When singer Thom Yorke stepped away from his influential rock band Radiohead in 2006 to release The Eraser, many thought the quirky electronic project was a one-off. Not so, it turns out. Yorke and producer Nigel Godrich called on rock-star friends for a tour, and since then, the group has convened occasionally in the studio.
There are few things in life more joyful than discovering a giant oil or natural gas field in Texas. You're suddenly rich beyond your wildest dreams. When the scope and size of the natural gas reservoir in the Barnett Shale in North Texas first became apparent, there were predictions that the find would last 100 years.
Well, that was over the top. But University of Texas geology professor Scott Tinker, who designed and authored a new study of the Barnett Shale, says there's still a lot of gas down there, even after a decade of drilling.
As baseball emerges from its winter hibernation, one of the game's greatest and most controversial figures, Pete Rose, is back in the news.
The all-time hits leader has been banned from baseball since 1989 for gambling on the game.
It appears fallout continues: A new batch of Topps baseball cards lists some of his many records, but not his name. It's a reminder of Rose's singular status as a Major League Baseball pariah. It also raises the question, with so much bad behavior by top athletes, is it time to re-evaluate Rose's status?
Originally published on Thu February 28, 2013 7:17 pm
If New Jersey Gov. Chris Christie was hoping for a return invite to the big CPAC convention this year, he probably should have thought of that before he bad-mouthed House Speaker John Boehner a couple of months back.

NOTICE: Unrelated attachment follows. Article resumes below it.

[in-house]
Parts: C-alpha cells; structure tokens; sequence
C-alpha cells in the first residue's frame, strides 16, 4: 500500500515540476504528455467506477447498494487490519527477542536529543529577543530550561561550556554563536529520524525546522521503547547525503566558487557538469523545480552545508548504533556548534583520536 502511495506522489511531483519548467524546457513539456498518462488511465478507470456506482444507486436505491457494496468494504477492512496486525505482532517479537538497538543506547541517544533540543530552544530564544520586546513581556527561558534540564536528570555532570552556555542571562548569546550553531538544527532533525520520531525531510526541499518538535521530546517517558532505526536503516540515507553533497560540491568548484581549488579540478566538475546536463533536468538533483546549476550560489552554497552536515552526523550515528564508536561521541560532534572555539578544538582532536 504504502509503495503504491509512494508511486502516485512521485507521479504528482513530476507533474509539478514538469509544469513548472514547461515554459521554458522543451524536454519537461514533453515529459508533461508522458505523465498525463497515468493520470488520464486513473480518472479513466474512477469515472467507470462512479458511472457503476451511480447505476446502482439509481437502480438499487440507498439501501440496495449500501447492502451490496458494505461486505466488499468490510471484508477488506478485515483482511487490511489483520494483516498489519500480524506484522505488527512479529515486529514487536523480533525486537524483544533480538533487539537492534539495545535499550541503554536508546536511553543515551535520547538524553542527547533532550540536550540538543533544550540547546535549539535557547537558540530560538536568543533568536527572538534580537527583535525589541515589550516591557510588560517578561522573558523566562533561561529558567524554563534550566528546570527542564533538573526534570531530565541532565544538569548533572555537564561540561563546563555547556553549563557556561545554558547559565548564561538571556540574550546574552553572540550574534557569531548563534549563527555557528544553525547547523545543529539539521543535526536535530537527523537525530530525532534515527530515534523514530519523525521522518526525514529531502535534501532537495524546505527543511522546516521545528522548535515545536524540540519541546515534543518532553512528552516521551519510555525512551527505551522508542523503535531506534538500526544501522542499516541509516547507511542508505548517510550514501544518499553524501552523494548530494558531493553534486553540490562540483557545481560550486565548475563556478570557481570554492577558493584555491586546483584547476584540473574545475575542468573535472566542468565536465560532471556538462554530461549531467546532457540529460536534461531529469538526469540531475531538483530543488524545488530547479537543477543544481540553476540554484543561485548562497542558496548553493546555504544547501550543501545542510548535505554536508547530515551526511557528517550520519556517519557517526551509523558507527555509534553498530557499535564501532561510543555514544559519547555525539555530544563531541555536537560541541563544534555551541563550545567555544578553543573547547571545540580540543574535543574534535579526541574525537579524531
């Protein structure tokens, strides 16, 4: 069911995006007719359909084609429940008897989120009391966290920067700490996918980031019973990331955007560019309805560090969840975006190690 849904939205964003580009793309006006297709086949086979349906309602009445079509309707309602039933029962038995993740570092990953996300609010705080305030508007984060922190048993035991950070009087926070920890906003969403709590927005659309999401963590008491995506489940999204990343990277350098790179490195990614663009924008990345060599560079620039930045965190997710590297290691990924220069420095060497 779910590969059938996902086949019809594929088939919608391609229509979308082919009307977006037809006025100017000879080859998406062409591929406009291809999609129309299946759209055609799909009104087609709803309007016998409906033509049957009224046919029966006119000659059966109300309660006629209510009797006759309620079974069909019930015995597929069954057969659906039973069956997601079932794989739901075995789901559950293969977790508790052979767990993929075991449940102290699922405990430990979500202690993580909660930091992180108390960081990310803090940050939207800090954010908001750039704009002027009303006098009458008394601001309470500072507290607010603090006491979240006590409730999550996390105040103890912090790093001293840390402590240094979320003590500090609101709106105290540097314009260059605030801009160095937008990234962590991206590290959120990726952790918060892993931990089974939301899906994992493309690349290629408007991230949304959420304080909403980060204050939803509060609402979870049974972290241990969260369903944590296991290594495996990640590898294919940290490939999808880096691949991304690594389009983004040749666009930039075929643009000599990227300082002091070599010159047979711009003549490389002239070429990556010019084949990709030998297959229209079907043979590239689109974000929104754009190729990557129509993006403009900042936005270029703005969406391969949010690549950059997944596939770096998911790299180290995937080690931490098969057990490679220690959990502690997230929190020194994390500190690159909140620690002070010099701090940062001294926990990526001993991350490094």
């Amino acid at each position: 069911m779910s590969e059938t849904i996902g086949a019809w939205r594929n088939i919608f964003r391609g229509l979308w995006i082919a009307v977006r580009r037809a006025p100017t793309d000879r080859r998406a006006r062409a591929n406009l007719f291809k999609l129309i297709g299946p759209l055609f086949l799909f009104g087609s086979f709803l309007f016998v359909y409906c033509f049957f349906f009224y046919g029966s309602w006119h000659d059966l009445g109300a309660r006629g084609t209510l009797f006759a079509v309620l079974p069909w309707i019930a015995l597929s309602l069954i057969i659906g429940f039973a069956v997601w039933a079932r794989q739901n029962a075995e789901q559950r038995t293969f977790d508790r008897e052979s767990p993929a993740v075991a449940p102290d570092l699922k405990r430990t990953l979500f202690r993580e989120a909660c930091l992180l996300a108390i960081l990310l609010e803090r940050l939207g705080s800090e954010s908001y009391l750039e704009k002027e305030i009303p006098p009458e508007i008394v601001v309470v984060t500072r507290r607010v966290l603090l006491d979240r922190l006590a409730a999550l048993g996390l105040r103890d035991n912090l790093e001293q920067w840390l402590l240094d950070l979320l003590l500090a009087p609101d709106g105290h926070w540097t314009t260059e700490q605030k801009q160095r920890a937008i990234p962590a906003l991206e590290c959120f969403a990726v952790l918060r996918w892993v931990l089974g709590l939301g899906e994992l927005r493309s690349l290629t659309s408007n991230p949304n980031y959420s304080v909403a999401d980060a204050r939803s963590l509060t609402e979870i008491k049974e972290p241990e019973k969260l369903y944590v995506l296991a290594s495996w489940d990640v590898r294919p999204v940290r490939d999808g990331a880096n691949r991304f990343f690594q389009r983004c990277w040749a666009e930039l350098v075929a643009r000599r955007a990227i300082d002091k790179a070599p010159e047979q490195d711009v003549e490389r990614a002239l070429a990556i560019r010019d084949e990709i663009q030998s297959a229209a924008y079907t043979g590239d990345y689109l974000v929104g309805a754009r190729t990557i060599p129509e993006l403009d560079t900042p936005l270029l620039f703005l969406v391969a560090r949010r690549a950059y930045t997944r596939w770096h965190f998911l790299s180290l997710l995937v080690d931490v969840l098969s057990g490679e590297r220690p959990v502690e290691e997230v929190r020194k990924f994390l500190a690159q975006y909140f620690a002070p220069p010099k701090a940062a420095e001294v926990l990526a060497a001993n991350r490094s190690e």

Christie was incensed by the House's failure to pass a relief bill helping victims of Superstorm Sandy, which hammered New Jersey and the rest of the Northeast last autumn. In typical Christie style, he did not pull any punches.
The network of political groups headed by conservative industrialists David and Charles Koch spent millions of undisclosed dollars in last year's elections. Now, after failing to help Republicans win the White House or the Senate, the Koch brothers are re-examining the network, its goals and strategies.
From NPR News, this is ALL THINGS CONSIDERED. I'm Audie Cornish.
Now to a developing story about a major Supreme Court case. NPR has previously reported that the Obama administration would file a Friend of The Court Brief, urging The Court to strike down a ban on same-sex marriage in California. Well, today is the deadline to file that brief but it has not yet been filed.
President Obama minced no words when he talked about how the looming budget cuts known as sequestration could hurt the Justice Department.
"FBI agents will be furloughed. Federal prosecutors will have to close cases and let criminals go," Obama said.
Starting late Friday, if Congress and the White House can't come to an agreement, the Justice Department will face $1.6 billion in cuts â€” about 9 percent of its budget. Attorney General Eric Holder told a group of state law enforcement officials who met in Washington this week that the situation looks ugly.